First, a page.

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RE: [gensoft] Re: Hosted Genealogy Software

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  • Coddgenealogy
    My question really is, do people think that the privacy of genealogical data is more of a thorny issue than it is with, for example, e-mail? Countless people
    Message 1 of 18 , Feb 11, 2006
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      My question really is, do people think that the privacy of genealogical
      data is more of a thorny issue than it is with, for example, e-mail?
      Countless people (myself included) seem happy to have their personal
      mail stored on Google/Microsoft/Yahoo's servers, in exchange for the
      convenience of being able to access their e-mail from any PC connected
      to the Internet.

      Would the usefulness of a Web-based genealogy solution (that featured
      appropriate access controls) overcome such privacy concerns? There's a
      good, but longish, essay by Paul Graham about the advantages of storing
      everything on the server at http://www.paulgraham.com/road.html
      The short answer is yes. Email is just an address, genealogy can be
      much more personal. Also, the whole point of genealogy is display info.
      Your email is private to you.
      I do like the idea of access controlled web-based software. Just
      saying that genealogists are still going to want and require something
      nobody can see. Perhaps just having a "private" tag available would do
      the trick.
      Jonathan
    • Dawn Crowley
      I have differing levels of certainty on different data for the same individual. For example: death date confirmed from multiple reliable primary sources
      Message 2 of 18 , Feb 11, 2006
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        I have differing levels of certainty on different data for the same individual.  For example:
            death date confirmed from multiple reliable primary sources
            marriage date estimated due to lack of primary or secondary sources
            birth date estimated based on eldest known child (especially for men who age 12-15 years per decade while women age 6-9 years in the same decade!)
            relationships to each individual have varying confidence levels
        Therefore, the confidence tags need to relate to events and to people.

        Dawn

        John Topley wrote:
        --- In gensoft@yahoogroups.com, Jim Winfrey <jimwinfrey@...> wrote:
        >
        > Well John, since you asked, my perfect collaborative world would be a tool
        > where I and the researchers who are working with me can enter all kinds of
        > data - research notes, basis for the inevitable assumptions I have to make,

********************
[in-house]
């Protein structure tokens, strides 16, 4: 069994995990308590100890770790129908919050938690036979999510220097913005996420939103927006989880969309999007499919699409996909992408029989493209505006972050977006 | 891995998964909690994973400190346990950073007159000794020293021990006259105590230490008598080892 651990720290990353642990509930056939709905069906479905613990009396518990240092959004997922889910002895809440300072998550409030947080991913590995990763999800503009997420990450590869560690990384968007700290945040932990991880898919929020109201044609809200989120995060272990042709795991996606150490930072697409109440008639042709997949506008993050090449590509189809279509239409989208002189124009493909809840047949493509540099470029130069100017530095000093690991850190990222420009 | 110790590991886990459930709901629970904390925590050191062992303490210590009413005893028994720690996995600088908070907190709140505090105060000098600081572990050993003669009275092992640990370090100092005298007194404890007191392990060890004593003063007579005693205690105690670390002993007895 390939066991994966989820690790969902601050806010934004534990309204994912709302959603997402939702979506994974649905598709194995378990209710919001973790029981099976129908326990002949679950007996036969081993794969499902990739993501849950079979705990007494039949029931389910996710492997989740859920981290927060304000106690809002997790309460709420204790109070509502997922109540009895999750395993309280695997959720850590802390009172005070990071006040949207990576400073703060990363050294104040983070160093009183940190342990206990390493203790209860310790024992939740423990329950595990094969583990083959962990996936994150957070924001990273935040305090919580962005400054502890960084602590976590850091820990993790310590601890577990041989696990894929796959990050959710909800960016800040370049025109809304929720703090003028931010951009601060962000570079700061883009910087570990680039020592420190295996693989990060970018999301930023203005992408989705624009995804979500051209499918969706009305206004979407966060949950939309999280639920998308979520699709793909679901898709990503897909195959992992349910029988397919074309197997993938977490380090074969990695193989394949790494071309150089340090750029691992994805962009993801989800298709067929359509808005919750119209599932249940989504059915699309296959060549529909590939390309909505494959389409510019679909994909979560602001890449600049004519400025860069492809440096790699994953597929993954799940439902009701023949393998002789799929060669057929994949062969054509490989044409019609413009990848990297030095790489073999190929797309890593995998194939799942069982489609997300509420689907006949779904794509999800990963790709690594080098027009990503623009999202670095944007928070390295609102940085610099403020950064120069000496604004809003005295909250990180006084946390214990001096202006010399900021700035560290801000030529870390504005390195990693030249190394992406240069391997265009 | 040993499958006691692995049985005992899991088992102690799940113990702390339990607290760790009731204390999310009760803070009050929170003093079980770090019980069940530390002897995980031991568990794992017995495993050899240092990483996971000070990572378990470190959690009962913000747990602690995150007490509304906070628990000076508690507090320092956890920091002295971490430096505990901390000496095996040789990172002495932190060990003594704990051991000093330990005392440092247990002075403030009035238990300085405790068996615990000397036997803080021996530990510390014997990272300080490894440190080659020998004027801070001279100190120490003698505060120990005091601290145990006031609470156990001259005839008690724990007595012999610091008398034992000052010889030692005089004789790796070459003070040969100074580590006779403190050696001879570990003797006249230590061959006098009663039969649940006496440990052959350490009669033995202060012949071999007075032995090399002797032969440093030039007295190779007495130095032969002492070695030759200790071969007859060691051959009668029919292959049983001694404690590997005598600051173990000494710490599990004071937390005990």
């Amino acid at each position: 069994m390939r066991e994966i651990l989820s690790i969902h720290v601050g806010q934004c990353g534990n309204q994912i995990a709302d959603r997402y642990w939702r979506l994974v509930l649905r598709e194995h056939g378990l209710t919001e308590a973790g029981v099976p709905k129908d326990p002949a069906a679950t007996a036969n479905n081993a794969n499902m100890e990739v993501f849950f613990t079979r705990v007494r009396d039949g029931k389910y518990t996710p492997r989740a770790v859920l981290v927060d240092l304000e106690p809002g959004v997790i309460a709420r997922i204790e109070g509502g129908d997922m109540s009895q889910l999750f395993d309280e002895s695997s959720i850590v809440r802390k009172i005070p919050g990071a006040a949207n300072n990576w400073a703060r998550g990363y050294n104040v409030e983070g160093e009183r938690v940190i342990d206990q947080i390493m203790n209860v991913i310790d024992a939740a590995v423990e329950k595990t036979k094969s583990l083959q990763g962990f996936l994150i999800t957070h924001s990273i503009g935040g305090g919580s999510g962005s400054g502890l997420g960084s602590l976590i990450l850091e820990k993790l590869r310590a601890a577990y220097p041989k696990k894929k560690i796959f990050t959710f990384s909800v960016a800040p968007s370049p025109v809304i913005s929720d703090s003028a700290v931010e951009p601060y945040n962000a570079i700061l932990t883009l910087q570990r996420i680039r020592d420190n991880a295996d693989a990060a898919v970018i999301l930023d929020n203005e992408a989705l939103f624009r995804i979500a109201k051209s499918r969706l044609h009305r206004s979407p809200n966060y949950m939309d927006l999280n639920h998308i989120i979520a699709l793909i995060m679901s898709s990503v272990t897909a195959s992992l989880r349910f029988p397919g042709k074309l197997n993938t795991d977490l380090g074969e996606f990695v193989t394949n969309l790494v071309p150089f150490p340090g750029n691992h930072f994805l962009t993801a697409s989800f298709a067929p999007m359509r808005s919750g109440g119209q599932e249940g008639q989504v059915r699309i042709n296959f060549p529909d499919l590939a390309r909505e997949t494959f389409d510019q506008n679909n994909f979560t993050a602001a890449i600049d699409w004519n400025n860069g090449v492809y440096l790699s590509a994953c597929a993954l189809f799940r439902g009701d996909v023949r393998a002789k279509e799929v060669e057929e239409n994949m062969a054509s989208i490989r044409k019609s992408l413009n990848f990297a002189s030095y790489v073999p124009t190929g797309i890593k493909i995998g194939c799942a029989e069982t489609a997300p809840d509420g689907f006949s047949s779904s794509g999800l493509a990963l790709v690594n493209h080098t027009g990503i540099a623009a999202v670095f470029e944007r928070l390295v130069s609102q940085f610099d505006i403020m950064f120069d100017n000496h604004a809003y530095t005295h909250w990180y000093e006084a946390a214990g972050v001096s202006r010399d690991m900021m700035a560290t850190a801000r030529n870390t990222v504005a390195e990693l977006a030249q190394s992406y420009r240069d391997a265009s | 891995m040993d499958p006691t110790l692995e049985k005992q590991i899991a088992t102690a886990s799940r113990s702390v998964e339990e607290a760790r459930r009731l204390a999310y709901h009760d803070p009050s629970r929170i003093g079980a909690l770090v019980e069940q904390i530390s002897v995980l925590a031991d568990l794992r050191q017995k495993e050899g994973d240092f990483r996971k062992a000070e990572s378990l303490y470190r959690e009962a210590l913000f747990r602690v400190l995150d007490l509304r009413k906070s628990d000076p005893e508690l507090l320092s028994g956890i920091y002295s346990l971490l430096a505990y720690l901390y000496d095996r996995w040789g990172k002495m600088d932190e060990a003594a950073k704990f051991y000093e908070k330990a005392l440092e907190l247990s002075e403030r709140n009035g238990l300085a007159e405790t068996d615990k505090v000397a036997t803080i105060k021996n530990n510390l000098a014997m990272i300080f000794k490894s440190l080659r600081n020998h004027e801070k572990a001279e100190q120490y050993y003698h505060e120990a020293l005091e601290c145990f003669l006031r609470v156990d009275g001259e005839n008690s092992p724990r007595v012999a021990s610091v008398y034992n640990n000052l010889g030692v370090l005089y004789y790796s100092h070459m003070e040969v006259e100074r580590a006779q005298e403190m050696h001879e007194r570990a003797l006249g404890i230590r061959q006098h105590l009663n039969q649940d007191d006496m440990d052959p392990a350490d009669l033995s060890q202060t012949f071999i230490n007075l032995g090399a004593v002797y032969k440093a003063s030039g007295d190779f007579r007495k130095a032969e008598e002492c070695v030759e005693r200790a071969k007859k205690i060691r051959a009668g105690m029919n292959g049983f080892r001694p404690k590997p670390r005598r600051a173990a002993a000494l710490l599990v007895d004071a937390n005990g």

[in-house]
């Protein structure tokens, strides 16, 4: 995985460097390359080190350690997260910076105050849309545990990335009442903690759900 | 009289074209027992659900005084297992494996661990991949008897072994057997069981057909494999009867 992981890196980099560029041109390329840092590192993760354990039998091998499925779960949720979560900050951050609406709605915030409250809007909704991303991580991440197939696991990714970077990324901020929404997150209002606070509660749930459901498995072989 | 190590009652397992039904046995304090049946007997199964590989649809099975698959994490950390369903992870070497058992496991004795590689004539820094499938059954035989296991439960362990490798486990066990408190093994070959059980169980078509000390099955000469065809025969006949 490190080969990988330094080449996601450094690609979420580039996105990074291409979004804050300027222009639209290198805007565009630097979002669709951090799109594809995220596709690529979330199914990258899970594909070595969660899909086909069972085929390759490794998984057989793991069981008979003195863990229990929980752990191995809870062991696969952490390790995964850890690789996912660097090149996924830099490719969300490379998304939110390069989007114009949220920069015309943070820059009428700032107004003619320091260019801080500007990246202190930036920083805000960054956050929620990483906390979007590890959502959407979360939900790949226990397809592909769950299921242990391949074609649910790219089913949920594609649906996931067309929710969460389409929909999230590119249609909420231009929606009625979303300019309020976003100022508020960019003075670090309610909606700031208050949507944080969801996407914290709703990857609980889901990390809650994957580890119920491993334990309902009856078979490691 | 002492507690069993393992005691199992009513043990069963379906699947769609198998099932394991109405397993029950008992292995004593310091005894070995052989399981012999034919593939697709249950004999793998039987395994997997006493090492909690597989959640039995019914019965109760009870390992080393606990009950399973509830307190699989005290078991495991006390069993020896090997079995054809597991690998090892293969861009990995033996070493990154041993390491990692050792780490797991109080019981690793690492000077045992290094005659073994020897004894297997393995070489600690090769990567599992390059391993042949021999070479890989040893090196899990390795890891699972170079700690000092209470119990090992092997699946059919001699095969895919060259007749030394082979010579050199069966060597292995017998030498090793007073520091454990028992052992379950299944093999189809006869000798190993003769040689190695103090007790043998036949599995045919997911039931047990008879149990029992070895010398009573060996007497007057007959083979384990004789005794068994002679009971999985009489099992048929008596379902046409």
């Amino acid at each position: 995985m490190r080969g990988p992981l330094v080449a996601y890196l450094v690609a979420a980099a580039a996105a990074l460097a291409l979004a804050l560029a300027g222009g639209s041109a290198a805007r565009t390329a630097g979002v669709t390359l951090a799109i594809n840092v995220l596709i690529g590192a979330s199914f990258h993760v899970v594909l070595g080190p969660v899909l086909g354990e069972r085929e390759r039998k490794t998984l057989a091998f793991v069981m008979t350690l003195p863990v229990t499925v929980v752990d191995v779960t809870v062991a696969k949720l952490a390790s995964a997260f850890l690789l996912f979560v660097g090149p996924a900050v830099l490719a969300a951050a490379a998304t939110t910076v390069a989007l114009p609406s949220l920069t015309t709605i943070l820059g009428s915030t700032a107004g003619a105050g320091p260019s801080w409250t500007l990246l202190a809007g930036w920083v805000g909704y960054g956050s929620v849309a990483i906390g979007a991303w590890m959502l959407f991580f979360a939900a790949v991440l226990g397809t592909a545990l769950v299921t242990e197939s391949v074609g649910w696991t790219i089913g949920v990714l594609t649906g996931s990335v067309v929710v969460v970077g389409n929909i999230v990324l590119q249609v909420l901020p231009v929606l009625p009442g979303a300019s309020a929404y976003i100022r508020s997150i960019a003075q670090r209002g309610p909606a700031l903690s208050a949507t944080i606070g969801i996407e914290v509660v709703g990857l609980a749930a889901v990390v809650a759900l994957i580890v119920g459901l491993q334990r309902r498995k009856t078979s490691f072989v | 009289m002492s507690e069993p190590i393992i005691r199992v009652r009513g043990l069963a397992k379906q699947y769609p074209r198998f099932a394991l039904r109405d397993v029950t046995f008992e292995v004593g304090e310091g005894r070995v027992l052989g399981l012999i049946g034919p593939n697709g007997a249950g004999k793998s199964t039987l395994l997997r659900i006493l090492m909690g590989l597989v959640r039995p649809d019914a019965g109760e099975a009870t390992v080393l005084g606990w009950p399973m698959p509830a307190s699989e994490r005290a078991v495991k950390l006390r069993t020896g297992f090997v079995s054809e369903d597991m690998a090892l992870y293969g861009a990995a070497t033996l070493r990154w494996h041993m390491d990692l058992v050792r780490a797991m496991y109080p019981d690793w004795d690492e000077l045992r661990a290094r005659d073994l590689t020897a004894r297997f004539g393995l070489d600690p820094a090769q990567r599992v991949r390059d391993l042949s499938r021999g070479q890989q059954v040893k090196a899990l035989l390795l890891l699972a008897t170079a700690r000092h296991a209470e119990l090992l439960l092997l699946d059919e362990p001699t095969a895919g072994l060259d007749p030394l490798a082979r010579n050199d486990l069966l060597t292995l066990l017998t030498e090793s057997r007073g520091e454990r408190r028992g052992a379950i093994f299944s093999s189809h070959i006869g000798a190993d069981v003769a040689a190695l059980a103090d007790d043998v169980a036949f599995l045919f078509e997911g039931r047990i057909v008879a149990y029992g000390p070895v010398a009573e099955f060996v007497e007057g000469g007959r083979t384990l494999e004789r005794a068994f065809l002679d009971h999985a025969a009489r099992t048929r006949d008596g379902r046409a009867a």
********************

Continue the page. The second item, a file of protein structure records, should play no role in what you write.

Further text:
> ways of identifying conflicting data, any the other kinds of stuff we keep
        > in all those file boxes.  I'd like standard genealogy functions like
        > recording of events, census data, alternate information, etc.
        >
        > One thing I'd love to see is a way to identify overall confidence for all
        > the people in my database.  For instance the confidence level for the
        > relatives I have known is very high but for my 7th great grandmother from
        > Poland that I got off the IGI database, the confidence level that this is
        > even the right person is very low.  I'd like to be able to identify, for
        > every person (not just individual events) the confidence level that this
        > person is a part of this tree.  Several programs let you do this way down
        > deep in the sources somewhere but it would be extremely useful to have the
        > information adjacent to the person's name.
        >
        > My desires for viewing and output for a collaborative tool would be to have
        > a common genealogy front end that relatives and casual researchers could get
        > into via an access code.  Then a second level I would call research
        > repository where the serious researchers I'm involved with can put
        > any/everything we collect related to our research targets.  This would be
        > almost a free form database where stuff would be stored in raw form until it
        > was proven, used, disproved, or determined not to be useful, then it would
        > be cleaned up and used to establish confidence for the data in the front
        > end.
        >
        > Thanks,
        >
        > Jim

        Thanks Jim. How do you envisage the confidence level feature working? Would it be as
        simple as assigning a rating (say one to five) to each individual? The view on the tree could
        then be filtered by confidence level if desired.

        John



      • Jim Winfrey
        I think most genie programs assign surety levels for each source but that is not obvious until you drill down to the sources. The problem is for a given
        Message 3 of 18 , Feb 11, 2006
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          I think most genie programs assign surety levels for each source but that is not obvious until you drill down to the sources.  The problem is for a given person we can have sources with a high level of certainty down to some with low levels - all for the same person.  The problem I run across is that I can have a person who is well sourced in their events but what is missing is a certainty level for whether they are really part of the line I'm researching.  I try to always document my uncertainties but that doesn't show when I'm looking through my family lines.  I was looking for some rating system that shows on the main screen for an individual.  It could be as simple as 1.  Assumption based on available evidence, 2.  Supported by evidence and sources, 3.  Proven by evidence and sources.